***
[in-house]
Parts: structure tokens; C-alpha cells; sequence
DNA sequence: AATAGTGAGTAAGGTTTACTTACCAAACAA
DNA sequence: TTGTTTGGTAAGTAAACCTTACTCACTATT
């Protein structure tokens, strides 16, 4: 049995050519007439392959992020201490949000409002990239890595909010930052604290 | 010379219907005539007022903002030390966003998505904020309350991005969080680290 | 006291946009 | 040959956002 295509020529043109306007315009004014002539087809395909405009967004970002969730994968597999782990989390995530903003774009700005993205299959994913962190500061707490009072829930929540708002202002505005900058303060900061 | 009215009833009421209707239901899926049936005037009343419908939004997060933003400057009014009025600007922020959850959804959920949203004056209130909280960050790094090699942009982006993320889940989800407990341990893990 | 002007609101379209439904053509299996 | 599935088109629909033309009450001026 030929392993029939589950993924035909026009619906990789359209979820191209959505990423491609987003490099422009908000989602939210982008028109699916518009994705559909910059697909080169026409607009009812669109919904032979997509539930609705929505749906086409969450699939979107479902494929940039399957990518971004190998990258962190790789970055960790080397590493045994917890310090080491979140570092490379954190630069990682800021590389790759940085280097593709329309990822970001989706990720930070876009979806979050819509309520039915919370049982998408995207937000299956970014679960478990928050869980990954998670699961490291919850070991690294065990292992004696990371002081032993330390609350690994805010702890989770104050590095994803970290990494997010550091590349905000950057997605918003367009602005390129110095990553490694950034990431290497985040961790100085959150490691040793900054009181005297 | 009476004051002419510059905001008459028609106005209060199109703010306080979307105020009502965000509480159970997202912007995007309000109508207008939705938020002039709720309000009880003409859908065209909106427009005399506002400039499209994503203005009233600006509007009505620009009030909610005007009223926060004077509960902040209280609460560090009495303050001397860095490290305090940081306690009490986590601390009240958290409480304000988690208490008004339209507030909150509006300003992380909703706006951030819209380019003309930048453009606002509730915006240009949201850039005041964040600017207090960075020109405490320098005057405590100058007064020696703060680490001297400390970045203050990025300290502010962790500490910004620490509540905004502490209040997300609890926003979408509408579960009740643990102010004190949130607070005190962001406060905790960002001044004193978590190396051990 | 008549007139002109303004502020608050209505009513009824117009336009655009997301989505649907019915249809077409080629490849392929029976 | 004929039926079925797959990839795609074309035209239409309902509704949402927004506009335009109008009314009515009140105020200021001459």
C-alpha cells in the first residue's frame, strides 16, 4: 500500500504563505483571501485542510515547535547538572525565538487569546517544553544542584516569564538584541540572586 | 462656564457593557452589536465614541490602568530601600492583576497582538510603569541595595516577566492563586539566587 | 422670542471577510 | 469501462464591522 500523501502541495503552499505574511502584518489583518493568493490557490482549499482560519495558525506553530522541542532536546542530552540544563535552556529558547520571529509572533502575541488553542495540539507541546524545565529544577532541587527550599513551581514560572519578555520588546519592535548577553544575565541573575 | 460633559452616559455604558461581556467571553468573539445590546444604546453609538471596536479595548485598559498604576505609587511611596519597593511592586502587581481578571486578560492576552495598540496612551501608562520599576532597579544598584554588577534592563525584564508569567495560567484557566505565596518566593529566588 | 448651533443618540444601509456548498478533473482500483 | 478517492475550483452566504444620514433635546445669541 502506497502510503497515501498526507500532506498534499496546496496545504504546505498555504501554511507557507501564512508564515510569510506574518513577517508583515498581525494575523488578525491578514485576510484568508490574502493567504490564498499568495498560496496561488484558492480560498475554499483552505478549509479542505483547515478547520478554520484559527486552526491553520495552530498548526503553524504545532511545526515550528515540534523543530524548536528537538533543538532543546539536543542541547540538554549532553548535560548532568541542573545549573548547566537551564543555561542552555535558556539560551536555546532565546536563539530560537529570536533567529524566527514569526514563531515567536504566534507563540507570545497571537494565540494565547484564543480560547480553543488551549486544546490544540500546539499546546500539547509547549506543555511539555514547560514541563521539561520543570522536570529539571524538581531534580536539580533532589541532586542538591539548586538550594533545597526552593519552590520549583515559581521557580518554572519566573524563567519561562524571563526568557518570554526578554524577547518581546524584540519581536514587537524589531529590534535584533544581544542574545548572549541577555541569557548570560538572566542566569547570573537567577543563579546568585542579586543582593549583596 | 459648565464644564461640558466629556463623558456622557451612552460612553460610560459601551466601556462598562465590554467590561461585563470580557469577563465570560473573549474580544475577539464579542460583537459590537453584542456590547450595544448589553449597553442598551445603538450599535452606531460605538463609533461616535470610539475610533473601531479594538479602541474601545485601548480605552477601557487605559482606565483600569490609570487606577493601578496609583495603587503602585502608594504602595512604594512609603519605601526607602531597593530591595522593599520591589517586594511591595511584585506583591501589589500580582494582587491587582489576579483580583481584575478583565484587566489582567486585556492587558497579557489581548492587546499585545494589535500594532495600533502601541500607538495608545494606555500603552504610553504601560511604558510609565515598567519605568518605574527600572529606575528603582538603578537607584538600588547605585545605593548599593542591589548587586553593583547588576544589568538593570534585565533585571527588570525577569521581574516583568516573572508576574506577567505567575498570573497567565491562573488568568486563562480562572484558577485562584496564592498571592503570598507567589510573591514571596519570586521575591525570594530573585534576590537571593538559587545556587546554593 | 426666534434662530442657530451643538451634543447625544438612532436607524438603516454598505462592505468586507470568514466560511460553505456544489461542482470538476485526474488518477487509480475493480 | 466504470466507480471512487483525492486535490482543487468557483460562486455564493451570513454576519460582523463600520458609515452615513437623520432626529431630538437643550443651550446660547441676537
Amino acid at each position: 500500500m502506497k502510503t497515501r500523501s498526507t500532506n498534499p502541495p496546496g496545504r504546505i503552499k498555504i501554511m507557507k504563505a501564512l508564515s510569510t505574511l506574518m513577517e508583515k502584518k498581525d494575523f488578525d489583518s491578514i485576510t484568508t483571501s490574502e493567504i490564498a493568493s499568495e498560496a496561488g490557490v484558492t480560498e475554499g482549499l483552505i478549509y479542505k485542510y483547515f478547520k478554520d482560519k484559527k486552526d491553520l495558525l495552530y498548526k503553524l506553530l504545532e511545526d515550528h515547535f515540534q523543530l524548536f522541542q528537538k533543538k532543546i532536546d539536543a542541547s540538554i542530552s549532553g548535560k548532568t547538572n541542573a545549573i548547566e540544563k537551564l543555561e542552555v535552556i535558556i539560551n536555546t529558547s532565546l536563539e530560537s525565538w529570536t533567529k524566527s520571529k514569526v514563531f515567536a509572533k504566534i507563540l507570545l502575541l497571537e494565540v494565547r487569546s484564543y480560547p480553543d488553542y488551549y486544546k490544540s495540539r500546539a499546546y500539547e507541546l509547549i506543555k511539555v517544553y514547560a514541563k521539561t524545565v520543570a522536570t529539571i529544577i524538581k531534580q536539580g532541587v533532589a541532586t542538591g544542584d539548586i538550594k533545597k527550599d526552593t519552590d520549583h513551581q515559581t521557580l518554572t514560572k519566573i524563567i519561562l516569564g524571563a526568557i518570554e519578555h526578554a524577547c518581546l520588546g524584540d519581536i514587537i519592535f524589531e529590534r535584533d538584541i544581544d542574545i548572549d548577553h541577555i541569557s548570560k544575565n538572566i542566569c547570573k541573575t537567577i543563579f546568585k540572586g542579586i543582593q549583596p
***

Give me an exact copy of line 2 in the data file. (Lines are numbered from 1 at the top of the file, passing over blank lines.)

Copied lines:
Parts: structure tokens; C-alpha cells; sequence